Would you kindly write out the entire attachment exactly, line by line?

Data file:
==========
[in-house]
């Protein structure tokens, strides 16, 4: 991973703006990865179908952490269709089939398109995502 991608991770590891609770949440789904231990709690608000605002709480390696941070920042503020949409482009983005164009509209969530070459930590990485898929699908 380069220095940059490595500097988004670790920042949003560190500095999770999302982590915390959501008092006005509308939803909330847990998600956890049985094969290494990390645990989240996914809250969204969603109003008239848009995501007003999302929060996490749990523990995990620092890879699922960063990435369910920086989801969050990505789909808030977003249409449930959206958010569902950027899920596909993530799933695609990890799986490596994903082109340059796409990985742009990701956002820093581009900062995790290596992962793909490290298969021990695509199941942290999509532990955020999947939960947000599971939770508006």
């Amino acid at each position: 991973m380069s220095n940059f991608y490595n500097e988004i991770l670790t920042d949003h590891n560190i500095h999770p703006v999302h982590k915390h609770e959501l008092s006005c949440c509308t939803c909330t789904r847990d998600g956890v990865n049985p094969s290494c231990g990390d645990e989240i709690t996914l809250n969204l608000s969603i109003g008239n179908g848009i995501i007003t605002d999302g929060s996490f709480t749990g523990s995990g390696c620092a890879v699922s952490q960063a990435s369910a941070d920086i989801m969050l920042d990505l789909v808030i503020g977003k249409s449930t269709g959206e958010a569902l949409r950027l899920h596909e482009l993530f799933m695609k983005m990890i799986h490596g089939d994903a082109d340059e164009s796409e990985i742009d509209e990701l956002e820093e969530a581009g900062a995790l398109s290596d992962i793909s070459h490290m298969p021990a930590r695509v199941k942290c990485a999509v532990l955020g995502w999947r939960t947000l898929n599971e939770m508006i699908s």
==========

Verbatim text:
[in-house]
């Protein structure tokens, strides 16, 4: 991973703006990865179908952490269709089939398109995502 991608991770590891609770949440789904231990709690608000605002709480390696941070920042503020949409482009983005164009509209969530070459930590990485898929699908 380069220095940059490595500097988004670790920042949003560190500095999770999302982590915390959501008092006005509308939803909330847990998600956890049985094969290494990390645990989240996914809250969204969603109003008239848009995501007003999302929060996490749990523990995990620092890879699922960063990435369910920086989801969050990505789909808030977003249409449930959206958010569902950027899920596909993530799933695609990890799986490596994903082109340059796409990985742009990701956002820093581009900062995790290596992962793909490290298969021990695509199941942290999509532990955020999947939960947000599971939770508006």
């Amino acid at each position: 991973m380069s220095n940059f991608y490595n500097e988004i991770l670790t920042d949003h590891n560190i500095h999770p703006v999302h982590k915390h609770e959501l008092s006005c949440c509308t939803c909330t789904r847990d998600g956890v990865n049985p094969s290494c231990g990390d645990e989240i709690t996914l809250n969204l608000s969603i109003g008239n179908g848009i995501i007003t605002d999302g929060s996490f709480t749990g523990s995990g390696c620092a890879v699922s952490q960063a990435s369910a941070d920086i989801m969050l920042d990505l789909v808030i503020g977003k249409s449930t269709g959206e958010a569902l949409r950027l899920h596909e482009l993530f799933m695609k983005m990890i799986h490596g089939d994903a082109d340059e164009s796409e990985i742009d509209e990701l956002e820093e969530a581009g900062a995790l398109s290596d992962i793909s070459h490290m298969p021990a930590r695509v199941k942290c990485a999509v532990l955020g995502w999947r939960t947000l898929n599971e939770m508006i699908s």